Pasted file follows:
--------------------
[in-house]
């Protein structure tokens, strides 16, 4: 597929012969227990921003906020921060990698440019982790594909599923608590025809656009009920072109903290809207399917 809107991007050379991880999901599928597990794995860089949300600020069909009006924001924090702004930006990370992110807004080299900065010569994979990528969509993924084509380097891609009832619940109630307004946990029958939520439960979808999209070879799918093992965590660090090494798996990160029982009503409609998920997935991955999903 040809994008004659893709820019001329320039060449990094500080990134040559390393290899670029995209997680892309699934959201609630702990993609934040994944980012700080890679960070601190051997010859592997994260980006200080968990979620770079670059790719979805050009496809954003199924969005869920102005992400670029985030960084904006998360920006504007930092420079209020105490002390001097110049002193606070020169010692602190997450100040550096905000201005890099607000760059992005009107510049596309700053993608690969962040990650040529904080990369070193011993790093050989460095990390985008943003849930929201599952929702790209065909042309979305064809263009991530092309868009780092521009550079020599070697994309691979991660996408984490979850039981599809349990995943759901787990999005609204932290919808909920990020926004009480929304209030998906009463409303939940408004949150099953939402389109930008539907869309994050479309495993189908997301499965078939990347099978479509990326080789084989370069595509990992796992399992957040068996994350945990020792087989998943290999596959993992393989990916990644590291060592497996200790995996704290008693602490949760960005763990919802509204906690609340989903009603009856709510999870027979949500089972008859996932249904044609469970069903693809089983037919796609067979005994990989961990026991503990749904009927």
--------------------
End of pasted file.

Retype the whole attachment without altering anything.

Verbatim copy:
[in-house]
């Protein structure tokens, strides 16, 4: 597929012969227990921003906020921060990698440019982790594909599923608590025809656009009920072109903290809207399917 809107991007050379991880999901599928597990794995860089949300600020069909009006924001924090702004930006990370992110807004080299900065010569994979990528969509993924084509380097891609009832619940109630307004946990029958939520439960979808999209070879799918093992965590660090090494798996990160029982009503409609998920997935991955999903 040809994008004659893709820019001329320039060449990094500080990134040559390393290899670029995209997680892309699934959201609630702990993609934040994944980012700080890679960070601190051997010859592997994260980006200080968990979620770079670059790719979805050009496809954003199924969005869920102005992400670029985030960084904006998360920006504007930092420079209020105490002390001097110049002193606070020169010692602190997450100040550096905000201005890099607000760059992005009107510049596309700053993608690969962040990650040529904080990369070193011993790093050989460095990390985008943003849930929201599952929702790209065909042309979305064809263009991530092309868009780092521009550079020599070697994309691979991660996408984490979850039981599809349990995943759901787990999005609204932290919808909920990020926004009480929304209030998906009463409303939940408004949150099953939402389109930008539907869309994050479309495993189908997301499965078939990347099978479509990326080789084989370069595509990992796992399992957040068996994350945990020792087989998943290999596959993992393989990916990644590291060592497996200790995996704290008693602490949760960005763990919802509204906690609340989903009603009856709510999870027979949500089972008859996932249904044609469970069903693809089983037919796609067979005994990989961990026991503990749904009927």